I'm currently working as a Postdoctoral Fellow at Schepens Eye Research Institute at Harvard Medical School under the supervision of Dr Peter Bex. Having just completed my PhD in 2013, I have been most focused on research and teaching. Since 2009, I studied and worked at the School of Psychology at The University of Queensland in Brisbane, Australia, under the supervision of my PhD advisors, Profs Jason Mattingley and Roger Remington. The vast majority of my efforts went towards completing my PhD, in which I tested some of the ways eye movements affect basic visual perception. I taught undergraduate classes for approximately 6 months of each year, and served as the postgraduate student representative on the school’s IT Committee. In addition to these formal roles, I actively and regularly engaged with the public to communicate my research outcomes, as well as the research being conducted at my school more generally.
I feel an achievement of mine is my contribution to our understanding of how eye movements interact with visual perception. My PhD findings have informed theoretical debates within my discipline, and, more generally, have implications for the treatment and rehabilitation of certain visual disorders such as age-related macular degeneration. Much of this work has been published in specialist and generalist scientific journals.
In addition to my research, I taught undergraduate classes regularly as a teacher’s assistant. I took a range of classes, from introductory research statistics, to cognitive neuroscience classes for Honours students, to the “Science of Everyday Thinking”, a novel course in which students from a range of backgrounds learn the value of applying scientific methods to everyday decisions. I was also invited to give a lecture about eye movements and perception to an advanced fourth year undergraduate class.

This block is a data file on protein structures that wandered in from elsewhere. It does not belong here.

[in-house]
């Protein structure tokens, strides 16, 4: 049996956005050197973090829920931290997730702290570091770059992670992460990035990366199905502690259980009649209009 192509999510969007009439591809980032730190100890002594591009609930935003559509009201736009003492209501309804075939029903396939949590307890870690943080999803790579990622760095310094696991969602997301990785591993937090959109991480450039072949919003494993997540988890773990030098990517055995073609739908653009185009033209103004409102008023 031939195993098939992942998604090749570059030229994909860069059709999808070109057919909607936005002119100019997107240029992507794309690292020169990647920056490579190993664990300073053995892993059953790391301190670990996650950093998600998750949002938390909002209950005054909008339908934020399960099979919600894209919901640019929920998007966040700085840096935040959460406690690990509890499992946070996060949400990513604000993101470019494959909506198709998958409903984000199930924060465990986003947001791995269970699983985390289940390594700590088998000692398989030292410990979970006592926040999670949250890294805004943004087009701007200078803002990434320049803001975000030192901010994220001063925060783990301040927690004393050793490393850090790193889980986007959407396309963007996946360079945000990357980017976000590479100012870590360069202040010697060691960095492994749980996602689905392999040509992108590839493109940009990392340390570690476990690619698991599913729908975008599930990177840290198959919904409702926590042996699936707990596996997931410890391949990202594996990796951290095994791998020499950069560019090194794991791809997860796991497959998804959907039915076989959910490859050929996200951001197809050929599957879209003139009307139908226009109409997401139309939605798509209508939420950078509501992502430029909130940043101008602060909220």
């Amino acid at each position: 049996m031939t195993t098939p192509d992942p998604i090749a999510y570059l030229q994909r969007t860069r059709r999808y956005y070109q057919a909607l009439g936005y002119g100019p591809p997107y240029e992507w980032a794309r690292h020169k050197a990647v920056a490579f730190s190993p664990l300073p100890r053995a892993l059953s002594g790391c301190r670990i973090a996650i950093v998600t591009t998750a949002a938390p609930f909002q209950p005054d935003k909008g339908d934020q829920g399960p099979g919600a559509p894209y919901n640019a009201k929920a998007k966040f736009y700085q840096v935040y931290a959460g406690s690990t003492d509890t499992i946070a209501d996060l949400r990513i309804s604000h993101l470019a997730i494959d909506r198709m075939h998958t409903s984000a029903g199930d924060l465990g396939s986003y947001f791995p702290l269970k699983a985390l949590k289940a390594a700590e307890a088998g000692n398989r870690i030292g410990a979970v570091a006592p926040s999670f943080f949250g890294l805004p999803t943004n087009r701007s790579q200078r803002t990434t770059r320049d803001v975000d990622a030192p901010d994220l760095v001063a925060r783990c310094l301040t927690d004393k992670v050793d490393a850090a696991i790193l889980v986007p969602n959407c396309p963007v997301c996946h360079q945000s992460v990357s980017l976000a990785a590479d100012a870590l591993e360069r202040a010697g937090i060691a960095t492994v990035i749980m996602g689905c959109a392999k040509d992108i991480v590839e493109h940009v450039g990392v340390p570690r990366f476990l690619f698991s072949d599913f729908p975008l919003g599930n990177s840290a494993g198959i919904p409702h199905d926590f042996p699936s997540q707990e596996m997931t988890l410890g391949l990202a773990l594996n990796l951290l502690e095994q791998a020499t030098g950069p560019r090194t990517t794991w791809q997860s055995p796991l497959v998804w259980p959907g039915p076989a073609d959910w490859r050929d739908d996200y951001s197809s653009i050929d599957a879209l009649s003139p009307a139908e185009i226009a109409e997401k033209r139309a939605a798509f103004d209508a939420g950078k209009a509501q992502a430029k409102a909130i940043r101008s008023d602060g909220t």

Actively engaging with the public has always been important to me. One of my most enjoyable experiences of engaging with the public was when I spoke about my research on Brisbane radio. I was invited on the show after having placed second in a competition in which my task was to present my PhD thesis in only three minutes and to a lay-audience. I also created and was editor for the UQ Psyc Blog, contributed to by my school’s students and faculty members, and read by hundreds world-wide. I also co-founded the UQ Skeptics, an on-campus organization that challenges students to think critically, currently with a membership of over one hundred.
Through my various activities, I have contributed to research, teaching, and public engagement. Moving forward, I hope to continue to conduct meaningful research, and I will endeavor to apply my findings to assisting clinical populations. I look forward to new opportunities to improve teaching methods, and ways to use social networking technologies to engage with the public.